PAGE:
I thought I’d take some time to explain each of the table poses I do in a newborn session. I had Dolly in as a model call to help me get a jump start on photographing my backdrops at the studio.
I have always dreamt of being organized, and having a great way to display the large collection of colors I have for your use in sessions. My ultimate goal is to photograph all the backdrops, and be able to send a form to parents, saying here are your choices, let me know what you’d like to see in your session. Wouldn’t that be nice?
I find that people often ask, what is a table backdrop. And rightfully so, how would parents know the lingo of a newborn session unless you’ve done it before. So I’ll take some time here!
For my Heirloom sessions, there are 3 parts, table poses, prop poses and sibling/parent poses. I like to start with table poses, especially if baby comes in asleep. This is the most movement we do, so I want them good and sleepy. This will also be the focus of this particular blog.
Dolly was such an amazing model. She had the greatest hair, it just stood up everywhere. What you can’t see is that I run a little heater on the table to keep babies nice and toasty. And the wind from the heater blew her hair all over the place. I couldn’t help but laugh at how silly it looked since it just stood straight up.
This one is my absolute favorite. It’s the first one I do in a session, and the one I spend the most time trying to achieve. I love it because you can see their sweet little fingers, facial features, and toes, all in one little shot. They just are so adorable. This pose should always be done as a composite (two images, later merged in post processing). While it is important that the babies be stable and able to hold themselves up, it is more important that your photographer never take their hands off them. Babies wrists aren’t meant to hold their heads up, and an accident can happen really quickly. So please, always make sure you use a photographer using safe newborn practices with your precious little one.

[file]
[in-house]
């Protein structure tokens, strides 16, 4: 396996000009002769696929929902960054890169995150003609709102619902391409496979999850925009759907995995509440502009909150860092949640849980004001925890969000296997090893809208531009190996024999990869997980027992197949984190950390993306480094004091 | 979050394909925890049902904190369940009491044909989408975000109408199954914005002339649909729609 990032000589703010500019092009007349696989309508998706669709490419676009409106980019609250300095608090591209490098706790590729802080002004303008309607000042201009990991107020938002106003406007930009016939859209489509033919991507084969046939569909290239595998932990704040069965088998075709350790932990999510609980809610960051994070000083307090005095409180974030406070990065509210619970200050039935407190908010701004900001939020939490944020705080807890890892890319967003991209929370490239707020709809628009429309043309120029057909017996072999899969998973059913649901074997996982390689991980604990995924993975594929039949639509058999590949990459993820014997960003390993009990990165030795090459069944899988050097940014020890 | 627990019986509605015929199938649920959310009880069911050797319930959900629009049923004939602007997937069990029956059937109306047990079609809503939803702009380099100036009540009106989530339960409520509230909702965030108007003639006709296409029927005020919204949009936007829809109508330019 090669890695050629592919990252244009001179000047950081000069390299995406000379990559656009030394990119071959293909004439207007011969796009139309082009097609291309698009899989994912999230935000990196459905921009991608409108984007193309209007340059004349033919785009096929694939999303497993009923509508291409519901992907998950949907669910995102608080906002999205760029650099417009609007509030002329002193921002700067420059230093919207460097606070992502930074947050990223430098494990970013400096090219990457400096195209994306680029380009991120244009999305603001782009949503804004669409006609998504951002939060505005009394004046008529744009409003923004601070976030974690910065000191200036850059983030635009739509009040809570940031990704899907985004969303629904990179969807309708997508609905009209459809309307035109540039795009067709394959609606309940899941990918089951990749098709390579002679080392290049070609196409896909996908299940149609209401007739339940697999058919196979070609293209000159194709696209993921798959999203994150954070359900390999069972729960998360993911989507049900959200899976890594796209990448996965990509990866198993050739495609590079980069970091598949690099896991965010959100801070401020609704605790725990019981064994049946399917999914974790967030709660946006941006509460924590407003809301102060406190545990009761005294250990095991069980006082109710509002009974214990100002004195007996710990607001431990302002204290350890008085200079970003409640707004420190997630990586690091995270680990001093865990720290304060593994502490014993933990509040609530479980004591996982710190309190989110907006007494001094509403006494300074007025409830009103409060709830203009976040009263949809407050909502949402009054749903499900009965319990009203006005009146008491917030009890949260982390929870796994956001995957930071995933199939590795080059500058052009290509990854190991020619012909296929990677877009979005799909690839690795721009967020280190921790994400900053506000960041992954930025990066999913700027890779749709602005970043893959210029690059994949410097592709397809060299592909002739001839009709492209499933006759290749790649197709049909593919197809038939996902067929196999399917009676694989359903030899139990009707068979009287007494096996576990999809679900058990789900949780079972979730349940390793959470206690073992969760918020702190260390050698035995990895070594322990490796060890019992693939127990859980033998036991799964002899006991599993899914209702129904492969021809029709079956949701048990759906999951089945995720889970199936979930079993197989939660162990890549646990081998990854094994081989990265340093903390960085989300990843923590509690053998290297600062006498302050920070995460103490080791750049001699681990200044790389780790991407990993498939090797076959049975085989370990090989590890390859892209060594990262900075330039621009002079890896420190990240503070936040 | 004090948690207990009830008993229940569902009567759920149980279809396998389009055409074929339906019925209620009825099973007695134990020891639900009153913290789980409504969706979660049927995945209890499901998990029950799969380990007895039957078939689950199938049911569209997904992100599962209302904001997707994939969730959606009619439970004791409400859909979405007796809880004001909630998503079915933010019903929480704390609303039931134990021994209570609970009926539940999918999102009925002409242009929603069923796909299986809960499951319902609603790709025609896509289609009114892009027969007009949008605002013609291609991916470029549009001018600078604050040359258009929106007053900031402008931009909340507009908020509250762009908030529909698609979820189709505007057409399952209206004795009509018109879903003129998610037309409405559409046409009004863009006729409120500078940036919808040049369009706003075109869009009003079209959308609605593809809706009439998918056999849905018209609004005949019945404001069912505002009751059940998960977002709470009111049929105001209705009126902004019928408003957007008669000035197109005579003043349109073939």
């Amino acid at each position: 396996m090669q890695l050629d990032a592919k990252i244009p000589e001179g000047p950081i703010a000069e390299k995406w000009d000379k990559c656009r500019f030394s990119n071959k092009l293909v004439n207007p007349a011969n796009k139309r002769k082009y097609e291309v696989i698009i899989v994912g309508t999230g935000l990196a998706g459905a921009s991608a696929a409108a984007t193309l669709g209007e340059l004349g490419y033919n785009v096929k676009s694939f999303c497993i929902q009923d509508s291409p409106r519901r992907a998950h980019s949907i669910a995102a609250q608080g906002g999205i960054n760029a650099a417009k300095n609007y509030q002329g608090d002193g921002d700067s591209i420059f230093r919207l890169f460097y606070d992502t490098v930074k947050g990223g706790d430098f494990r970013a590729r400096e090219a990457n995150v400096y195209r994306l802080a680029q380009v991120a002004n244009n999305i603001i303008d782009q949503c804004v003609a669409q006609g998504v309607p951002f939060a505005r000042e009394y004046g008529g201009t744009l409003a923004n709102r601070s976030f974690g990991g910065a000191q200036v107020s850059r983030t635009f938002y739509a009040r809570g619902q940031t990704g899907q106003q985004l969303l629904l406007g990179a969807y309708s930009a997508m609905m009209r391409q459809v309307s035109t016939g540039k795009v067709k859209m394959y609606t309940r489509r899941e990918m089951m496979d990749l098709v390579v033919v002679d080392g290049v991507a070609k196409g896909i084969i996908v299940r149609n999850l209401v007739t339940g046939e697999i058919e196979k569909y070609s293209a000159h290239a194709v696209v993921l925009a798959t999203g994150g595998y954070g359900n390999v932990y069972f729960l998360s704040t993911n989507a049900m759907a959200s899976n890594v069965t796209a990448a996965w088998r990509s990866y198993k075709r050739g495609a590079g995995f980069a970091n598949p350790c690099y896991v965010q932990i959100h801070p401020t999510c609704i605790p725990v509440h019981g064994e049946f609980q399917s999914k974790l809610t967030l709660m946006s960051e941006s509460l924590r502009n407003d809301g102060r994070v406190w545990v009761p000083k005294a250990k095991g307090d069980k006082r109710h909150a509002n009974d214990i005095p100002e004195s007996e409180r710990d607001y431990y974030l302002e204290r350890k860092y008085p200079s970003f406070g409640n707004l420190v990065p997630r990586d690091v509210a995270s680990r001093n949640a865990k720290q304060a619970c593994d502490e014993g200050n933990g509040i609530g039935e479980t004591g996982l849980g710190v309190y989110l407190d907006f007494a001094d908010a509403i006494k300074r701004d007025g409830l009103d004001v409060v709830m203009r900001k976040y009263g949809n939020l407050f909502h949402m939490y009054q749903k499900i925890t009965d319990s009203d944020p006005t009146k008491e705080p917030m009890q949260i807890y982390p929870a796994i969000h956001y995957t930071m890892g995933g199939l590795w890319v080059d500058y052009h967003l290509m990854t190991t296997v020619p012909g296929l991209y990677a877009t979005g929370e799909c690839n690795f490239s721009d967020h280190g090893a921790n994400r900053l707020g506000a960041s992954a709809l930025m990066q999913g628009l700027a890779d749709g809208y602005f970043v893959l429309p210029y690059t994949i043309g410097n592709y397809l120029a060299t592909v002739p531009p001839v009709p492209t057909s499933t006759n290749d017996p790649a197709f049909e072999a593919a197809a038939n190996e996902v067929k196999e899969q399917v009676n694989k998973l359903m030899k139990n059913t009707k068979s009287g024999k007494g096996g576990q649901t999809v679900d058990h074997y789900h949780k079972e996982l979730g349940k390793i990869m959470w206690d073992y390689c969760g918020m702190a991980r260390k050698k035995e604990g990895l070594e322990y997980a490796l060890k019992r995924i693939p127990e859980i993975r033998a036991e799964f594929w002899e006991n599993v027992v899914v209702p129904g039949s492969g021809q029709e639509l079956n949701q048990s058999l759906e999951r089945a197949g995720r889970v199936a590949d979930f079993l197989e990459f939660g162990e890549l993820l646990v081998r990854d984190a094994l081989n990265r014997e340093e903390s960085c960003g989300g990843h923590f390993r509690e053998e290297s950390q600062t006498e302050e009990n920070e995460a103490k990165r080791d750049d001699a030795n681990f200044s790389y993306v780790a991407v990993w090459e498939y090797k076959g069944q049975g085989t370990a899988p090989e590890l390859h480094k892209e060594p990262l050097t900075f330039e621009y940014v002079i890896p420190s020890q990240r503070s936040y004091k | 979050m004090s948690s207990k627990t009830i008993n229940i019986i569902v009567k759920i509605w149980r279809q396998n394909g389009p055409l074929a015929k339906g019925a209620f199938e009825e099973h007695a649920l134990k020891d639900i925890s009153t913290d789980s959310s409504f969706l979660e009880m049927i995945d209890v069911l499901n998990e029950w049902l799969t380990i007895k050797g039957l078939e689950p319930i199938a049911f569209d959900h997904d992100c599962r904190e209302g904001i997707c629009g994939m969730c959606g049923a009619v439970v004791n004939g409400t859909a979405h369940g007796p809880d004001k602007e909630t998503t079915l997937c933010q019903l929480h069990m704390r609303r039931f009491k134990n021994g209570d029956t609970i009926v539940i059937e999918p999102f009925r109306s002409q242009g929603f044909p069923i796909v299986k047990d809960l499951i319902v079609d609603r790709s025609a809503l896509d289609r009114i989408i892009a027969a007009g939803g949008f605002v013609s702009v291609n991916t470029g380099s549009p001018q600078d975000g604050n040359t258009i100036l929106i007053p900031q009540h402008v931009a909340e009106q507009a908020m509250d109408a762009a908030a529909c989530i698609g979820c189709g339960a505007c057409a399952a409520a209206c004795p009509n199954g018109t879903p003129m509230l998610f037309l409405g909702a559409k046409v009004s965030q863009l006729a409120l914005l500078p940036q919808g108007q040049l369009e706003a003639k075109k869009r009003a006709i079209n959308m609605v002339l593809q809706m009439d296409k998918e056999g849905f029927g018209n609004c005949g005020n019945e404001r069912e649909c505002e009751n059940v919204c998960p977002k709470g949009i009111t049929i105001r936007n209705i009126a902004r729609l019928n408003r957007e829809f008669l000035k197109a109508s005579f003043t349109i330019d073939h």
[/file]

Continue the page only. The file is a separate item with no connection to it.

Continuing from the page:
Also sometimes known as chin on hands, depending on who we follow. This is my second pose on the table, because it requires the least amount of rearranging of my supports under baby.
I feel like this is pretty obvious. The object of this pose is to create a curve with baby, so head and bum are up higher than the back. My object is to always squish them as much as possible to get those delicious little back rolls. Ugh, swoon.
Another easily identifiable one. This time baby’s face will be the most in focus, with the body trailing behind. I love to be sure fingers are stacked, and toes are stacked. It’s the little details that make or break an image. Babies with ticklish feet can sometimes struggle with this pose. It’s one of those where I will get the feet right, and the hands will move, and then I fix the hands, and the feet move. I wish I had 8 hands in some sessions.
I really have no idea who started this name. I’ve heard it referred to as Huck Finn, and also Egg Wrap if they are in a wrap. I love this one for babies that curl really well still. It’s crazy to imagine how these babies fit inside us, but this pose shows just how flexible they are. I’ve had a few babies who’s feet fold right up to their ears without even trying. I love how Dolly is holding her little toes here. Sometimes babies hands will be tucked in the wrap, sometimes I cross them against the chest. It varies baby to baby what they will do.
Toes Out Wrap
This is a pose I do sometimes on the table, and sometimes in a prop. I like to shake it up a little bit. Essentially with this the souls of the feet should face each other as much as they can. Making the knees point out, and then the wrap is done in a crisis cross style